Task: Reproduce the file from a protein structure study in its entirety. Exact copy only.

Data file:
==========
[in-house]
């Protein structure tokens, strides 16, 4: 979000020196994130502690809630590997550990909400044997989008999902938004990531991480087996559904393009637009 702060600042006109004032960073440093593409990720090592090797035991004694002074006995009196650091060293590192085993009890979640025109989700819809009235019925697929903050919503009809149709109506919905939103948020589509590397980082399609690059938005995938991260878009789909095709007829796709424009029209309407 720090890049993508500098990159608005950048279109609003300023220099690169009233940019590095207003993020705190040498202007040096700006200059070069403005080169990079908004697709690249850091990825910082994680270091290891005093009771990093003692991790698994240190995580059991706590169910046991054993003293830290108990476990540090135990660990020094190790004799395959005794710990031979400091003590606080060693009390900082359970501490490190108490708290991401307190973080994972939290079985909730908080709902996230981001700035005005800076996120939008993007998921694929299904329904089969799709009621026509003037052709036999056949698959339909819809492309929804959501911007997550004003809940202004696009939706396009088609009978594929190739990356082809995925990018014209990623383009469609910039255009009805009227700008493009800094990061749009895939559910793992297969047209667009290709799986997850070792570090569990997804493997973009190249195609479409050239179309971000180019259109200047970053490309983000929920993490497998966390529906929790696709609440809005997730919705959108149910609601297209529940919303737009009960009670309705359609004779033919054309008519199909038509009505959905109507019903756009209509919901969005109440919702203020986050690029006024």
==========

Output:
[in-house]
């Protein structure tokens, strides 16, 4: 979000020196994130502690809630590997550990909400044997989008999902938004990531991480087996559904393009637009 702060600042006109004032960073440093593409990720090592090797035991004694002074006995009196650091060293590192085993009890979640025109989700819809009235019925697929903050919503009809149709109506919905939103948020589509590397980082399609690059938005995938991260878009789909095709007829796709424009029209309407 720090890049993508500098990159608005950048279109609003300023220099690169009233940019590095207003993020705190040498202007040096700006200059070069403005080169990079908004697709690249850091990825910082994680270091290891005093009771990093003692991790698994240190995580059991706590169910046991054993003293830290108990476990540090135990660990020094190790004799395959005794710990031979400091003590606080060693009390900082359970501490490190108490708290991401307190973080994972939290079985909730908080709902996230981001700035005005800076996120939008993007998921694929299904329904089969799709009621026509003037052709036999056949698959339909819809492309929804959501911007997550004003809940202004696009939706396009088609009978594929190739990356082809995925990018014209990623383009469609910039255009009805009227700008493009800094990061749009895939559910793992297969047209667009290709799986997850070792570090569990997804493997973009190249195609479409050239179309971000180019259109200047970053490309983000929920993490497998966390529906929790696709609440809005997730919705959108149910609601297209529940919303737009009960009670309705359609004779033919054309008519199909038509009505959905109507019903756009209509919901969005109440919702203020986050690029006024």